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Tutorials : Sep 15, 2011 (Vol. 31, No. 16)

Assuring Reliability of qPCR & RT-PCR Results

Use of Spectrophotometry on Nucleic Acid Samples Before Experiment Improves Outcome
  • Andrew Page, Ph.D.
  • ,
  • Ilsa Gomez-Curet, Ph.D.

The polymerase chain reaction (PCR) is a valuable tool used in both research and molecular diagnostic laboratories because of its specificity, efficiency, fidelity, and relative ease of use.

Quantitative real-time PCR (qPCR) enables sensitive and accurate quantitative measurement of nucleic acids. Both qPCR and reverse transcriptase PCR (RT-qPCR) are used across a wide range of applications such as gene expression, SNP genotyping, copy-number analysis, pathogen detection, drug target validation, and measurement of RNA interference (RNAi).

The quality of qPCR and RT-qPCR results can be negatively affected by many experimental variables. To ensure the validity of assay results, sample extraction and preparation steps must be closely monitored, and the starting material must be well characterized before performing RT and qPCR assays.

Slight differences in pipetting, lack of instrument calibration, improper choice of reference genes, incorrect quantification, and/or use of impure nucleic acid templates can generate erroneous, but believable, results. Therefore, the use of standardized best practices to ensure reliable and meaningful results is recommended. To address the need for standardized qPCR practices, the Minimum Information for Publication of Quantitative Real-Time PCR Experiments (MIQE) guidelines have been developed.

The MIQE Guidelines

The MIQE guidelines define the minimum information necessary for proper evaluation of qPCR experiments and publications. By detailing all relevant experimental conditions and assay characteristics, the validity of the protocols used can be thoroughly assessed. Complete disclosure of all reagents, sequences, and analysis methods used enables other investigators to reproduce results.

The guidelines address several general categories including sample preparation, QC of nucleic acids, RT, qPCR assay, and data analysis. They also include an extensive checklist of “essential” or “desirable” items to be included in each of the following sections: experimental design, sample, nucleic acid extraction, RT, target information, primers and probe, qPCR protocol, qPCR validation and data analysis.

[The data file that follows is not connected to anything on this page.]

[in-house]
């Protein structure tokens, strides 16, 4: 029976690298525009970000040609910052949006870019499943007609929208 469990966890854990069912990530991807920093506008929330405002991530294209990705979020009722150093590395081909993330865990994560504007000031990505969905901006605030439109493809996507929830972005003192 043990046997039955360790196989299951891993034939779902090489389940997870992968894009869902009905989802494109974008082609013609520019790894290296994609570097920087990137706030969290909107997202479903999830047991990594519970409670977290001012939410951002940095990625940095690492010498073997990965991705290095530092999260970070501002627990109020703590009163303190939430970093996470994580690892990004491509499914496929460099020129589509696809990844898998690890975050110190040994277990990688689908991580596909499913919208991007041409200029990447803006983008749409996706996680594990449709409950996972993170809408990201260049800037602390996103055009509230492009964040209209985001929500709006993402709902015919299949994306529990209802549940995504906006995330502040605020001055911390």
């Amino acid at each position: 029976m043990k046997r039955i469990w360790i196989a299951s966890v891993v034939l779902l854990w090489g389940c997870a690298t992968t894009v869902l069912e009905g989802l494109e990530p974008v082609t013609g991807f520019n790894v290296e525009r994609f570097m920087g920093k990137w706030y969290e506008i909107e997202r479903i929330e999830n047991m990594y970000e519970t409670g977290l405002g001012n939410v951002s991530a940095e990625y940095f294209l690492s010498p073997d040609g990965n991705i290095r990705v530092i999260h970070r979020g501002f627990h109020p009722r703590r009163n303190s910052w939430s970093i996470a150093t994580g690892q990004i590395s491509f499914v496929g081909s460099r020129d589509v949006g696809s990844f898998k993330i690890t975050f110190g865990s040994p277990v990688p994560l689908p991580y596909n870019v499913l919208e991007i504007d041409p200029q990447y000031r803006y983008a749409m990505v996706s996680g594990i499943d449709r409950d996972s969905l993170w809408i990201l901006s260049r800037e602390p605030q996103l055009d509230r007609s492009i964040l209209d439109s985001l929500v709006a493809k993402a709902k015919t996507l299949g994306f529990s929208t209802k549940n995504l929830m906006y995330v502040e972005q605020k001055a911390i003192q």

Most of the MIQE guidelines can be adopted quickly. Adoption of the “essential” items ensures that key variables affecting data quality are addressed, which, in turn, increases the degree of confidence in the results and the conclusions drawn. Adoption of some or all of the “desirable” items further ensures that a comprehensive approach is being taken to obtain quality data.

For instance, the guidelines recommend the disclosure of the probe sequence as highly desirable and strongly encouraged, but not all vendors of predesigned assays provide this information. Thermo Fisher Scientific provides probe sequences for all Solaris qPCR gene-expression assays.

Accurate Template Qualification as a Quality Control Measure

The MIQE guidelines recommend quantification and quality assessment of nucleic acids. Thermo Scientific NanoDrop spectrophotometers provide reliable determination of nucleic acid concentration and purity. When performing absolute quantification of target sequences with qPCR, prior knowledge of sample concentration is important, because sample values must fall within the standard curve.

Precise quantification of unknown nucleic acid samples by spectrophotometry ensures that the resulting Cq values lie within the linear portion of the standard curve and that accurate and reproducible data are obtained.